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Contact:

Lorin Griffitts at

lorin@olycultures.net

If you are putting your sourdough start on hold for the long term, we suggest that you dehydrate it. When doing this, make sure you spread your start paper thin and dehydrate more then you think you should. Any moisture will ruin the dehydrated start. This will preserve your start indefinitely. Dehydrating your start is also a nice way to share your start with others. To revive your dehydrated start, use the following instructions:

 

Day 1: In a pinch bowl, soak 1 ½ teaspoons dried starter in 1 Tablespoon lukewarm purified or spring water for a few minutes to soften. Then stir in 1 Tablespoon all-purpose or bread flour, cover with plastic wrap and let sit at room temperature for 24 hours.

 

Day 2: To the above mix, stir in 1 Tablespoon of flour and 2 teaspoons of water and let it continue to sit covered as before for another 24 hours.

 

Day 3: Stir in 1 more Tablespoon of flour and just 1 teaspoon of water this time. Within the next 12 to 24 hours you will likely start to see some bubbling action of fermentation. The warmer the room, the faster the activation. Now transfer your activated starter to a small bowl and stir in 1/3 cup flour and 1/4 cup of water. Within about 12 hours you should have a lively, spongy starter. Continue to build the starter with once or twice daily feedings until you have a sufficient quantity to use for baking. You may double or triple the quantity of starter with each feeding. Feeding with approximately equal weights of flour and water (vs. equal volumes) will result in a good starter consistency.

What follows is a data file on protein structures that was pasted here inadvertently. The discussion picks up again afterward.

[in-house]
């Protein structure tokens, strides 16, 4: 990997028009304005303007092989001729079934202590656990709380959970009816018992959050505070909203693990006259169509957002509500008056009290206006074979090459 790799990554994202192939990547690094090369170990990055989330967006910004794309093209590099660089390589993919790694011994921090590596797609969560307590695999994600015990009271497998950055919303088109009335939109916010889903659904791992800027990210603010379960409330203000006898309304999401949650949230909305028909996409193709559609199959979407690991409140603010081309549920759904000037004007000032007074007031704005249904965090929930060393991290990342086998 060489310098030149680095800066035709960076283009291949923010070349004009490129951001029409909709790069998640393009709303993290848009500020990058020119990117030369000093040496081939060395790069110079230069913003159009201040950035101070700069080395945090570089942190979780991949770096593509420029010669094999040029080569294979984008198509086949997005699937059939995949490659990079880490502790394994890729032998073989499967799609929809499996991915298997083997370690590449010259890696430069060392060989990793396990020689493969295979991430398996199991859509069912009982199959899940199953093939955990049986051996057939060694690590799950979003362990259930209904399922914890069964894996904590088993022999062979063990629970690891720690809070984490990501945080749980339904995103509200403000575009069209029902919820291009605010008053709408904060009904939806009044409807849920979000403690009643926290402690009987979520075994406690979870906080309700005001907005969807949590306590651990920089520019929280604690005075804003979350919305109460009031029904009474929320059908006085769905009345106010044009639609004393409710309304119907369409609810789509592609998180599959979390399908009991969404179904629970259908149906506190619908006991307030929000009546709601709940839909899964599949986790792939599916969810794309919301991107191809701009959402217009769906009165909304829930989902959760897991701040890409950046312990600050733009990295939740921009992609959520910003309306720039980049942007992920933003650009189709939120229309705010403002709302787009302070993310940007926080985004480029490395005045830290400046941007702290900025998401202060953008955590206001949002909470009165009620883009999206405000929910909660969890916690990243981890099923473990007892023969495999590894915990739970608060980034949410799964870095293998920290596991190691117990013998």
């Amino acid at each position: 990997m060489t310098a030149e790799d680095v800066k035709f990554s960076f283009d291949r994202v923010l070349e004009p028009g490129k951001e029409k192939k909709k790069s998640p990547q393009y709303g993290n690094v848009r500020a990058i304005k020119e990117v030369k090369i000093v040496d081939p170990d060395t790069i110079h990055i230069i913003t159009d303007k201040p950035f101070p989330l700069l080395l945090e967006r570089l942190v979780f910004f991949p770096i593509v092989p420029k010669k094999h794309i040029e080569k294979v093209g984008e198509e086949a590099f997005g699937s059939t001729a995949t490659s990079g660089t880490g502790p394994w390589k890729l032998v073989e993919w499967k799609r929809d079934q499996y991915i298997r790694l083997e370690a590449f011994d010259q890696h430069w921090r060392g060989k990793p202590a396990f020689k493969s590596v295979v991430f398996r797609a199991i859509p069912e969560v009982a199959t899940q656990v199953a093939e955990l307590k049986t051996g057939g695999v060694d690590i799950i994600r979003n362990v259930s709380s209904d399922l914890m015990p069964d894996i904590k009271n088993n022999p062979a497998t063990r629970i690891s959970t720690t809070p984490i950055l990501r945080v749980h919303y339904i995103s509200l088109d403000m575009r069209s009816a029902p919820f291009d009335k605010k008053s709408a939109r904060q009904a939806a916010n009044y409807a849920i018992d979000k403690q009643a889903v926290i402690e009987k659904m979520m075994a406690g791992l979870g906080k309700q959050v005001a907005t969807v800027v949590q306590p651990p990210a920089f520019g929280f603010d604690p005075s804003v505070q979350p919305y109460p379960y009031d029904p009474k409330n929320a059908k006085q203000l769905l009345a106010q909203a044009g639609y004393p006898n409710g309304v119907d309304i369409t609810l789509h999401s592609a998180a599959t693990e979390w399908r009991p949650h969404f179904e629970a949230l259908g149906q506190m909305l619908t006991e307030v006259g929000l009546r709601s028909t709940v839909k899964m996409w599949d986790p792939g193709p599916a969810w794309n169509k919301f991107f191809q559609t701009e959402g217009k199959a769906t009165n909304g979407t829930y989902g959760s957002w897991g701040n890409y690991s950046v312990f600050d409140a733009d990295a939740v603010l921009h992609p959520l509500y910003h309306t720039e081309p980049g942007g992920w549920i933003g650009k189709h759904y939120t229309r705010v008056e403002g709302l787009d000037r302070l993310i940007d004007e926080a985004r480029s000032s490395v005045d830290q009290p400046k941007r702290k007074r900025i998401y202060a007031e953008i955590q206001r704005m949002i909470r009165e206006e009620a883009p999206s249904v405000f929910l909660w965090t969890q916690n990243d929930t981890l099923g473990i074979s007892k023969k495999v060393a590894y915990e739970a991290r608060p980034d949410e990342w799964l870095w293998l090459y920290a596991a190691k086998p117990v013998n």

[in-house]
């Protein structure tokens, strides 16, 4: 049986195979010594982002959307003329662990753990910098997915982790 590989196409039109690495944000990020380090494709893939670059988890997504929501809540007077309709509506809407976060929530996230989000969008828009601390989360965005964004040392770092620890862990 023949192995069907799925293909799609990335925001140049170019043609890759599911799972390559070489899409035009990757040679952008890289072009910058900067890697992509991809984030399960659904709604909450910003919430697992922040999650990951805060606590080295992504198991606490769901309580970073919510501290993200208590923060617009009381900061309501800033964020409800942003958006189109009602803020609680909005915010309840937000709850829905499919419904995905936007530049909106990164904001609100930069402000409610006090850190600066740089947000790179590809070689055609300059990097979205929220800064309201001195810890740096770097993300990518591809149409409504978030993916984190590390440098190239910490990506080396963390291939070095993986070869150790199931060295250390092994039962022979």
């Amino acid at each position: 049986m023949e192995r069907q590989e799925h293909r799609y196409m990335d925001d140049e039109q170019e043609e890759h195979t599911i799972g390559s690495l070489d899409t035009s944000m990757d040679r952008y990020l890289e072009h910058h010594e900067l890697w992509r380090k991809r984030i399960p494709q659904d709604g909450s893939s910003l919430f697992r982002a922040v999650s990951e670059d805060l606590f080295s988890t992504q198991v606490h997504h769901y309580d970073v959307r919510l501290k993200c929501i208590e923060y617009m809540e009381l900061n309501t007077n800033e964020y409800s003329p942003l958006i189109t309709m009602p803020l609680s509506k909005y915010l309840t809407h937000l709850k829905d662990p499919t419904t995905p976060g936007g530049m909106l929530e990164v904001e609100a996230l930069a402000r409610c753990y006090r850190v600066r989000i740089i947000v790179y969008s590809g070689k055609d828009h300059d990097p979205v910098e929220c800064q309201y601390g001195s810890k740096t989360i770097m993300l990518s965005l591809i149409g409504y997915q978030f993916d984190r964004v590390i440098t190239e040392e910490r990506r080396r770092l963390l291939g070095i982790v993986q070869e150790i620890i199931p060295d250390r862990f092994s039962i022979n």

If you are just wanting your start to rest for a week to a couple months, you can refrigerate or freeze your start. Put your start in a glass jar and cover with plastic wrap. Make one small puncture on top of the plastic and place in the fridge or the freezer. If you choose to refrigerate, it is a good idea to feed your start weekly. Then, if you are wanting to use your start, you will want to thaw/remove your start from the freezer or the fridge and let it get to room temperature. 

 

Once your start is at room temperature, you can begin to feed and revive it for the next couple of days until you can see some bubbling action of fermentation. Again, the warmer the room, the faster the activation. Continue to build the starter with once or twice daily feedings until you have a sufficient quantity to use for baking. You may double or triple the quantity of starter with each feeding.

Preserving your Salish Sea Sourdough Start